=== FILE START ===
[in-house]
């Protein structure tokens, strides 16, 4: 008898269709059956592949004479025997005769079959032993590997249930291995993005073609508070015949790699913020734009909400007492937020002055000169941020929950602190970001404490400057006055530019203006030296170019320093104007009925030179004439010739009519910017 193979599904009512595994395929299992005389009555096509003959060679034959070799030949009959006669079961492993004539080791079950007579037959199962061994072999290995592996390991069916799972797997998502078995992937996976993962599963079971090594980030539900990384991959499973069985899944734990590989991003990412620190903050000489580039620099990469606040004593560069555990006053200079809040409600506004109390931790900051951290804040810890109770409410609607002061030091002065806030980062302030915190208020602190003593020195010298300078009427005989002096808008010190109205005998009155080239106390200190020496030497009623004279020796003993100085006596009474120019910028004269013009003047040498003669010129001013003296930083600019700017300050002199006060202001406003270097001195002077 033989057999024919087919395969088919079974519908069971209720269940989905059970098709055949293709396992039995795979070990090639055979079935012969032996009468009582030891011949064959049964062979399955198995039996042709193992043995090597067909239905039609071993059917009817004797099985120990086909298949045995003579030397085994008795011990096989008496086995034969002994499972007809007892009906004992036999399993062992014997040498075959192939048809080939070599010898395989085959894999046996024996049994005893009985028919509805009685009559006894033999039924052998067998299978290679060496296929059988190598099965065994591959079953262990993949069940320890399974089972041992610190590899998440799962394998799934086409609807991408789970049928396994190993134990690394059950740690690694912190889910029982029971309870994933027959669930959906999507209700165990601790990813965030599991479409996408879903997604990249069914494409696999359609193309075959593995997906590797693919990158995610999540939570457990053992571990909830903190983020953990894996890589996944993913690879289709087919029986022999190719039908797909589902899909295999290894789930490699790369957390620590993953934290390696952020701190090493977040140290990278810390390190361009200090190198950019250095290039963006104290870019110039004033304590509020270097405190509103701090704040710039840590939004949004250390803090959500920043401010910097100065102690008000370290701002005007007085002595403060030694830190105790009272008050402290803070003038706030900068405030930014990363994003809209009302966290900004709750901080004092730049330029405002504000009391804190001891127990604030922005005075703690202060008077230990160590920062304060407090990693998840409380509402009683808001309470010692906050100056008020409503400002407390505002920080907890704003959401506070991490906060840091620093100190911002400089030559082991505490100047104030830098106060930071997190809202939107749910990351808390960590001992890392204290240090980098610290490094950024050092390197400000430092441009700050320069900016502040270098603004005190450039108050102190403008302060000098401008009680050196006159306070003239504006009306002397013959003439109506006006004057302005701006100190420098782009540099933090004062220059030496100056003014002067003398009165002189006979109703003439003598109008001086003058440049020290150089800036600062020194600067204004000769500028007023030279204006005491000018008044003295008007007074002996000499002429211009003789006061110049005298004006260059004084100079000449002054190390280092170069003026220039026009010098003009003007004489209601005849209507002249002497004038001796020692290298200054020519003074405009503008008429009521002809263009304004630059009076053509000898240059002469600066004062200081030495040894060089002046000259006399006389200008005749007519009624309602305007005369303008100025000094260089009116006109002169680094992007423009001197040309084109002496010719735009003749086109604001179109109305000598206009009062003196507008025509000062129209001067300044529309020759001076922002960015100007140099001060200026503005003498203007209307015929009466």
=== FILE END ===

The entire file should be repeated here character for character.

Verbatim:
[in-house]
């Protein structure tokens, strides 16, 4: 008898269709059956592949004479025997005769079959032993590997249930291995993005073609508070015949790699913020734009909400007492937020002055000169941020929950602190970001404490400057006055530019203006030296170019320093104007009925030179004439010739009519910017 193979599904009512595994395929299992005389009555096509003959060679034959070799030949009959006669079961492993004539080791079950007579037959199962061994072999290995592996390991069916799972797997998502078995992937996976993962599963079971090594980030539900990384991959499973069985899944734990590989991003990412620190903050000489580039620099990469606040004593560069555990006053200079809040409600506004109390931790900051951290804040810890109770409410609607002061030091002065806030980062302030915190208020602190003593020195010298300078009427005989002096808008010190109205005998009155080239106390200190020496030497009623004279020796003993100085006596009474120019910028004269013009003047040498003669010129001013003296930083600019700017300050002199006060202001406003270097001195002077 033989057999024919087919395969088919079974519908069971209720269940989905059970098709055949293709396992039995795979070990090639055979079935012969032996009468009582030891011949064959049964062979399955198995039996042709193992043995090597067909239905039609071993059917009817004797099985120990086909298949045995003579030397085994008795011990096989008496086995034969002994499972007809007892009906004992036999399993062992014997040498075959192939048809080939070599010898395989085959894999046996024996049994005893009985028919509805009685009559006894033999039924052998067998299978290679060496296929059988190598099965065994591959079953262990993949069940320890399974089972041992610190590899998440799962394998799934086409609807991408789970049928396994190993134990690394059950740690690694912190889910029982029971309870994933027959669930959906999507209700165990601790990813965030599991479409996408879903997604990249069914494409696999359609193309075959593995997906590797693919990158995610999540939570457990053992571990909830903190983020953990894996890589996944993913690879289709087919029986022999190719039908797909589902899909295999290894789930490699790369957390620590993953934290390696952020701190090493977040140290990278810390390190361009200090190198950019250095290039963006104290870019110039004033304590509020270097405190509103701090704040710039840590939004949004250390803090959500920043401010910097100065102690008000370290701002005007007085002595403060030694830190105790009272008050402290803070003038706030900068405030930014990363994003809209009302966290900004709750901080004092730049330029405002504000009391804190001891127990604030922005005075703690202060008077230990160590920062304060407090990693998840409380509402009683808001309470010692906050100056008020409503400002407390505002920080907890704003959401506070991490906060840091620093100190911002400089030559082991505490100047104030830098106060930071997190809202939107749910990351808390960590001992890392204290240090980098610290490094950024050092390197400000430092441009700050320069900016502040270098603004005190450039108050102190403008302060000098401008009680050196006159306070003239504006009306002397013959003439109506006006004057302005701006100190420098782009540099933090004062220059030496100056003014002067003398009165002189006979109703003439003598109008001086003058440049020290150089800036600062020194600067204004000769500028007023030279204006005491000018008044003295008007007074002996000499002429211009003789006061110049005298004006260059004084100079000449002054190390280092170069003026220039026009010098003009003007004489209601005849209507002249002497004038001796020692290298200054020519003074405009503008008429009521002809263009304004630059009076053509000898240059002469600066004062200081030495040894060089002046000259006399006389200008005749007519009624309602305007005369303008100025000094260089009116006109002169680094992007423009001197040309084109002496010719735009003749086109604001179109109305000598206009009062003196507008025509000062129209001067300044529309020759001076922002960015100007140099001060200026503005003498203007209307015929009466």